Divorce doesn’t knock us all down. But when it comes to remarriage, wealthy divorcees do take a cautious step back though. Research reveals a growing gender gap in remarriage rates for the wealthy divorcee.
However, they’re not as romantic as you might think. The research uncovered other powerful motives such as money, beauty, and independence:
The bottom line is that this new research has confirmed the pile that has come before it.
It’s a fact. Men don’t do so well alone.. and they know it. But the social anthropology is even crueler than that.
This research also suggests a growing social trend for wealthy divorcees: They are finding men optional. Divorced female millionaires were at the opposite end of the spectrum:
More and more wealthy divorcees are asking their partners to sign prenuptial agreements, even for first unions. Research by the American Academy of Matrimonial Lawyers revealed the fact that 46% more women are hiring law firms to draft prenups. Women also demonstrate a resilient reluctance to marry down financially.
The math tells us that in the United States, 50% percent of first marriages, 67% of second, and 73% of third marriages unravel into divorce. And women initiate most of them.
By the time you get into “Larry King Land,” fourth and fifth marriages are with very few exceptions, practically DOA.
Many studies have attempted to unpack why we have such a progressively increasing divorce rate. Folk wisdom tells us that many lonely people enter a second or third marriage rebounding from an earlier failure.
A failure that they often have neither healed from nor reflected upon.
Wealthy divocees join their new partner with mixed motives, devoid of insight or reflection. They are not only likely to repeat their earlier mistakes, but they will also often do so in a freewheeling “Groundhog Day” style, recreating similar, if not identical conflicts with their new spouse.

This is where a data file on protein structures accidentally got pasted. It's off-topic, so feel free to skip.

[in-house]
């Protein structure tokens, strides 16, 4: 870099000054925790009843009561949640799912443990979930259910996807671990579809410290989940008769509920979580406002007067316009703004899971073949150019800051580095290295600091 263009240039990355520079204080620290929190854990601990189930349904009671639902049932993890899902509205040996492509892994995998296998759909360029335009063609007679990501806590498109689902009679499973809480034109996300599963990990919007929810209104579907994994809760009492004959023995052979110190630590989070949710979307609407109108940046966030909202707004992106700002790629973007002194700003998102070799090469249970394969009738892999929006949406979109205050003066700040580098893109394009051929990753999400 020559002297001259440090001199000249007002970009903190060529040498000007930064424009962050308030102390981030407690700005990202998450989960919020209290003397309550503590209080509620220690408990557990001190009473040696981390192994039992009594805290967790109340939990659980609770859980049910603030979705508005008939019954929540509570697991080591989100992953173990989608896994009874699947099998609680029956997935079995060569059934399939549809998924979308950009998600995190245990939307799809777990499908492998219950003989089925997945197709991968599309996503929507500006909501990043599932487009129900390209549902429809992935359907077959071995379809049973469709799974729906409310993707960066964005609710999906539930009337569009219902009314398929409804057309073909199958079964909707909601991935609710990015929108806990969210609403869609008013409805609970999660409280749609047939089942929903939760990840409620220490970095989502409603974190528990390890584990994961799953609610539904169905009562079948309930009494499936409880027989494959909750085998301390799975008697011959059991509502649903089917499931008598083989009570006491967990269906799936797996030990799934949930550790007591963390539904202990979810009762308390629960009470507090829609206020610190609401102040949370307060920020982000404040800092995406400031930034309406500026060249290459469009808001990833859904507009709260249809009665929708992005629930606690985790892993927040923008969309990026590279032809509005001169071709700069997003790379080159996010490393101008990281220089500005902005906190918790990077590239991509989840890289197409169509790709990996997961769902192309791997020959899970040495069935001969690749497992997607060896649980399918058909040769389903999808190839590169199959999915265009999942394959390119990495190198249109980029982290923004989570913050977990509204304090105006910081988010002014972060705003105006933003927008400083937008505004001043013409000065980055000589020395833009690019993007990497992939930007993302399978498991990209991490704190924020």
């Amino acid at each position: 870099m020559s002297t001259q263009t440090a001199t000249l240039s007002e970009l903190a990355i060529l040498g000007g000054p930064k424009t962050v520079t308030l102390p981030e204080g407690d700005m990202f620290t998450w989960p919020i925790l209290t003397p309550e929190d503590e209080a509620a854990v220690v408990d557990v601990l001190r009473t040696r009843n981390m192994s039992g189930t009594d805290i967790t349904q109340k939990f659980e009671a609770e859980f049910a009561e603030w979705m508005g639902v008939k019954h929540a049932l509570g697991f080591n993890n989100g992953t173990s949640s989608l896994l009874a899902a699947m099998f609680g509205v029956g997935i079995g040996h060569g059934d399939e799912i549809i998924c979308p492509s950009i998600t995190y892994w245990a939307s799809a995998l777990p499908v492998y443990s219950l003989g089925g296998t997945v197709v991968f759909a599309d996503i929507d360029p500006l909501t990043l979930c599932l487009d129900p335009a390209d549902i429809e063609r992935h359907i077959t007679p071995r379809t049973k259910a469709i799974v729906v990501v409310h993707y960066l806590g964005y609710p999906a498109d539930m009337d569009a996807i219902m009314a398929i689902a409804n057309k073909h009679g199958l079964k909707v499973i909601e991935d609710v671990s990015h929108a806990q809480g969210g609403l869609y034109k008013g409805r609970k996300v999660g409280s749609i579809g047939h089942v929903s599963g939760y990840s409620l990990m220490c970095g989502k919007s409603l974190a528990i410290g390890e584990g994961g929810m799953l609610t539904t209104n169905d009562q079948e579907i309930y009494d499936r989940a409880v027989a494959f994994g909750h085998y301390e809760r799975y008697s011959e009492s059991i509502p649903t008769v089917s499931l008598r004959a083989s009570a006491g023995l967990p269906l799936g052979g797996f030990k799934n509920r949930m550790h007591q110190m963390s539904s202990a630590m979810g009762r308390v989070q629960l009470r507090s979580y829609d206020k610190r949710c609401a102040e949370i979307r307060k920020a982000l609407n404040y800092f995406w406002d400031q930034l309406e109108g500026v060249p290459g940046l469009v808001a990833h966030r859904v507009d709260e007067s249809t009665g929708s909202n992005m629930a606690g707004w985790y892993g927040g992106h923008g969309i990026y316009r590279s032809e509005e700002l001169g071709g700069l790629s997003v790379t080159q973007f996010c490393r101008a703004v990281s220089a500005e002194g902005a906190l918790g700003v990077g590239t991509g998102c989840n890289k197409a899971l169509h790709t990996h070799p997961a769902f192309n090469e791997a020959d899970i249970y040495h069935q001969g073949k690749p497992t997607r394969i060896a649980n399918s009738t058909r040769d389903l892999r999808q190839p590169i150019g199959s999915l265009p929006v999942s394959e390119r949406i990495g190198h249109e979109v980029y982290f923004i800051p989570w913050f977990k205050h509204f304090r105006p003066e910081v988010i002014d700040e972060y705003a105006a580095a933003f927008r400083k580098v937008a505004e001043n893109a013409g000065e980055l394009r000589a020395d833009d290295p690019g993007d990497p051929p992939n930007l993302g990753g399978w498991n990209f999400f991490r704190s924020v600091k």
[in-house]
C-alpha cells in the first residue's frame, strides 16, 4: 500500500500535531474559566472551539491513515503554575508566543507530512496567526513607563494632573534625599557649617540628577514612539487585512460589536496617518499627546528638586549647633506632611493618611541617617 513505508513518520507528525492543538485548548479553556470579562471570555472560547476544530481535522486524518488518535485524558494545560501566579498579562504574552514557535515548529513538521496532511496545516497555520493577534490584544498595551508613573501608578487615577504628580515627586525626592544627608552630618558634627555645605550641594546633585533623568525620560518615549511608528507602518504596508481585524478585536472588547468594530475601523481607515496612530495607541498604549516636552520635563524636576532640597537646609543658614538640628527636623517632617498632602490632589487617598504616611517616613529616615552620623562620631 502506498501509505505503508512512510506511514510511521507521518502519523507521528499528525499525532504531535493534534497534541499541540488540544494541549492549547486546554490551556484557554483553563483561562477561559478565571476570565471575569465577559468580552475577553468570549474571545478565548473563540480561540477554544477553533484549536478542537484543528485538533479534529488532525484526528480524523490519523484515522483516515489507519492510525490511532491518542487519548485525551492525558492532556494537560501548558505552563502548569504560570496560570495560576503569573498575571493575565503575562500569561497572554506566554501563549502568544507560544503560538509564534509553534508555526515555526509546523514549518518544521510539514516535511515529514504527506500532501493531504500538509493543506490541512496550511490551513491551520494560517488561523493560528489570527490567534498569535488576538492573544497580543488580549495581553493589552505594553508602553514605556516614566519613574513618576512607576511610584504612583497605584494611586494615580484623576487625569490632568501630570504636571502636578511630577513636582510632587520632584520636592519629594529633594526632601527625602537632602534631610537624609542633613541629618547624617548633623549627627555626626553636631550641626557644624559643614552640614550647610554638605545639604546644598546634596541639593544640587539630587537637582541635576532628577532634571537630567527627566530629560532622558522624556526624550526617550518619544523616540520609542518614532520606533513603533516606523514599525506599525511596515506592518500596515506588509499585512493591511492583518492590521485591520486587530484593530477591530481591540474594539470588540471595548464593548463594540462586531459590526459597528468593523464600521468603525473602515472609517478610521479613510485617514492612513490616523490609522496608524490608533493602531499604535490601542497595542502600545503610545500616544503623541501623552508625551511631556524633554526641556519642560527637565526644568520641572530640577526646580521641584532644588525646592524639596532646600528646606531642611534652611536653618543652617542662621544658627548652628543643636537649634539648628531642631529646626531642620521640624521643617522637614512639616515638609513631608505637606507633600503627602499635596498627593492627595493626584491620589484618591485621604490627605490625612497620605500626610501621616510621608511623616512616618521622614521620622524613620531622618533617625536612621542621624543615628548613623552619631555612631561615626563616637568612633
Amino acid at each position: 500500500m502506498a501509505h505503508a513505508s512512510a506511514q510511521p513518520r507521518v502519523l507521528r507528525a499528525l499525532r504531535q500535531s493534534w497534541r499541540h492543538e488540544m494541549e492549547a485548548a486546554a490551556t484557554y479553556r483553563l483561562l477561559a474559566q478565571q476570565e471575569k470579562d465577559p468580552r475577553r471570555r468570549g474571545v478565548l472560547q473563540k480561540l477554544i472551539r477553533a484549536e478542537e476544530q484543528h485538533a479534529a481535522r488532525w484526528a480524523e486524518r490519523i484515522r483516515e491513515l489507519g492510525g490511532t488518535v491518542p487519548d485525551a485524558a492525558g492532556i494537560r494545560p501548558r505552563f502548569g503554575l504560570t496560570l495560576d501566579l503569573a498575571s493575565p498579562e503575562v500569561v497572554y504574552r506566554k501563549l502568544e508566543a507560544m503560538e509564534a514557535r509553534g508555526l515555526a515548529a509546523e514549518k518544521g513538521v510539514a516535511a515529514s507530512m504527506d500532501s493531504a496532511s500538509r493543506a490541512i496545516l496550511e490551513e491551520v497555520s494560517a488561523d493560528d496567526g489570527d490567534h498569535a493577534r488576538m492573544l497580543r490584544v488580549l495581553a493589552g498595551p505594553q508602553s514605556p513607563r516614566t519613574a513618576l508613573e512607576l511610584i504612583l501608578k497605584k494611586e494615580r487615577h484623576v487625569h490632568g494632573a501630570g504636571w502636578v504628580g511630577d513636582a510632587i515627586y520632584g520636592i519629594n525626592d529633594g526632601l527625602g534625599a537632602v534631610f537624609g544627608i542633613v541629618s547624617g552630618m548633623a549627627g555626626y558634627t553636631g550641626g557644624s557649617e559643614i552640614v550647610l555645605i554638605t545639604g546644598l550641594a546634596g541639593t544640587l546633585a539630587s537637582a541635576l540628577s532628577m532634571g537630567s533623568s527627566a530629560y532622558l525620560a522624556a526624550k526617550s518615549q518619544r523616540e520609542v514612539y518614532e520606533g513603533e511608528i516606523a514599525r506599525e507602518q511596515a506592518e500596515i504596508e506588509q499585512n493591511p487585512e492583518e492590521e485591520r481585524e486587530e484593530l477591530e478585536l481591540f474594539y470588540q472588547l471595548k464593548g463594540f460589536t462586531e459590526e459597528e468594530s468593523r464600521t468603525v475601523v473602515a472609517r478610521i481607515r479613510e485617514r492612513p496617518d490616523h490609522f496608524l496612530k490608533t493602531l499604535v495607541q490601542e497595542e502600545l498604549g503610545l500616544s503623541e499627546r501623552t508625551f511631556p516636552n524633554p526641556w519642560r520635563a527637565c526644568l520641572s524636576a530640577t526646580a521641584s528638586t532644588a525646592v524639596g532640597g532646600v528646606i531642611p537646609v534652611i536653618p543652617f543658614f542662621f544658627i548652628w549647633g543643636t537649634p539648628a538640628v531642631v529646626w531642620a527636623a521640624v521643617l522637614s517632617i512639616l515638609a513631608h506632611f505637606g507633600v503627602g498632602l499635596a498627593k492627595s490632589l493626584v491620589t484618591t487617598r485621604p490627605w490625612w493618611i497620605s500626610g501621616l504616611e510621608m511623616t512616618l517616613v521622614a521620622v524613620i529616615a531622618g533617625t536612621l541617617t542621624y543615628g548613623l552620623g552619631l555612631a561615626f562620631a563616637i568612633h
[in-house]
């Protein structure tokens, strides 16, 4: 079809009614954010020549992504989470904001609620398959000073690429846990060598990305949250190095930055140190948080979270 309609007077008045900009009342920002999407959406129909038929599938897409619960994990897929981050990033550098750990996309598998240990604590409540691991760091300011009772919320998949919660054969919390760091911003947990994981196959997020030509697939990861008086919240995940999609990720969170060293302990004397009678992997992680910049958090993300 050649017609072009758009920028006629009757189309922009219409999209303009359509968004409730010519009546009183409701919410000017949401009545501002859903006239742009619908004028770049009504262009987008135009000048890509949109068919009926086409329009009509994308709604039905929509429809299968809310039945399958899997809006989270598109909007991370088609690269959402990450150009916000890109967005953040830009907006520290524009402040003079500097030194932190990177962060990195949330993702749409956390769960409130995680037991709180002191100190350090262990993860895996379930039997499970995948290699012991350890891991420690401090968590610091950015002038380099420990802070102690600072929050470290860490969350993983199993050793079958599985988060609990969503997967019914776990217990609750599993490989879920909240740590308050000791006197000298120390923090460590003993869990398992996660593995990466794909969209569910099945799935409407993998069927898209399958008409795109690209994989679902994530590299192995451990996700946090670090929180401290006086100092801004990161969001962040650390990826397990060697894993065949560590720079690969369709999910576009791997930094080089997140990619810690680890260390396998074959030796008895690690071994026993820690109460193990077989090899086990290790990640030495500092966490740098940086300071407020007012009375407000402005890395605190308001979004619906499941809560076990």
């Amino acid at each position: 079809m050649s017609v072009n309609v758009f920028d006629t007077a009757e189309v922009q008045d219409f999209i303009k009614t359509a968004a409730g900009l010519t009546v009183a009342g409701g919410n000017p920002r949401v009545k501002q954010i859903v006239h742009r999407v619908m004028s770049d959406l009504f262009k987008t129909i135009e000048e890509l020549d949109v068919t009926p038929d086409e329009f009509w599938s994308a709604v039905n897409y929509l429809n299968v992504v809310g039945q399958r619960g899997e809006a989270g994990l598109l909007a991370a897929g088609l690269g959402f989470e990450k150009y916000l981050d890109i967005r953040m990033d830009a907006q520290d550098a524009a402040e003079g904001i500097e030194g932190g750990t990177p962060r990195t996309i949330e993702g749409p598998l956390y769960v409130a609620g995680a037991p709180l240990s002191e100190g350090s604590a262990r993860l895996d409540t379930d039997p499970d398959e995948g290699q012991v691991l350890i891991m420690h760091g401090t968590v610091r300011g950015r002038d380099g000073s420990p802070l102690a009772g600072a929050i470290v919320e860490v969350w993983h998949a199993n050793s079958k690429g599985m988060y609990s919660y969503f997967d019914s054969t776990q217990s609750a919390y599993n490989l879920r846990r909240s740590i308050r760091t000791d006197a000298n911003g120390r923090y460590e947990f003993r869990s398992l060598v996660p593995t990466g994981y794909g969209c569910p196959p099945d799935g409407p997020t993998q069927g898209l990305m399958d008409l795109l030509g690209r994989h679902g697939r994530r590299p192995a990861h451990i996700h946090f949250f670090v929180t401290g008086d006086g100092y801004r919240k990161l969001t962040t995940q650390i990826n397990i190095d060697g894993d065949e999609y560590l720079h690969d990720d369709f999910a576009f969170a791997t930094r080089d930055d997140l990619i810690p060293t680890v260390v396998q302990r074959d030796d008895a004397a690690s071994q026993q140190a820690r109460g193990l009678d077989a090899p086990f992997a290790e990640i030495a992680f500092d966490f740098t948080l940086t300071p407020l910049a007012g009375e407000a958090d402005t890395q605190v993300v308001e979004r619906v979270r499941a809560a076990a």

Marriages may not repeat themselves… but they rhyme like poetry.
Some social critics have stated that it is the growing independence between genders contributes heavily to the significant increase in the first-marriage divorce in first marriages during the last 30 years.
They point to the fact that women have become more financially free, and men have become increasingly more content with married life, which is why women are typically the prime movers in divorce filings. But I don’t see it as an increase in independence; poverty is not known for building strong marriages.
I see it as a serious breakdown of interdependence. Intimate interdependence the sincerest friend of marital and family happiness.
Age brings greater domestic and financial independence. And this abiding sense of self-sufficiency operates like a can of WD-40. Wealthy divorcees have options. It loosens the bonds of the second and third marriage, even more than it does to first marriages.
But Developmental issues also contribute. Overwhelmingly, most children are born under the aegis of first marriages, while parents are at or below the age of 35.
The math tells us that the population of children born into second marriages is comparatively much smaller.
Fewer children in common mean fewer emotional perspectives to consider. The lack of children in common is like another can of WD-40, particularly with wealthy divorcees, marriage loses its social utility.
Problems become more escapable, and survival programming kicks in. Without common children, It becomes much easier to bail at the first sign of trouble.
Science-Based Couples Therapy Available Online
Daniel is a Marriage and Family Therapist. He currently sees couples at Couples Therapy Inc. in Boston, Massachusetts, three seasons in Cummington (at the foothills of the Berkshires...) and in Miami during joint retreats with his wife, Dr. Kathy McMahon. He uses EFT, Gottman Method, Solution-focused and the Developmental Model in his approaches.
We schedule three double sessions with you in total. You complete an extensive online relationship questionnaire. In that final meeting, we spend almost two hours with you explaining, from a science perspective what's working in your relationship, what's not, and how to fix it.
It's all done online, either week-by-week or over a weekend.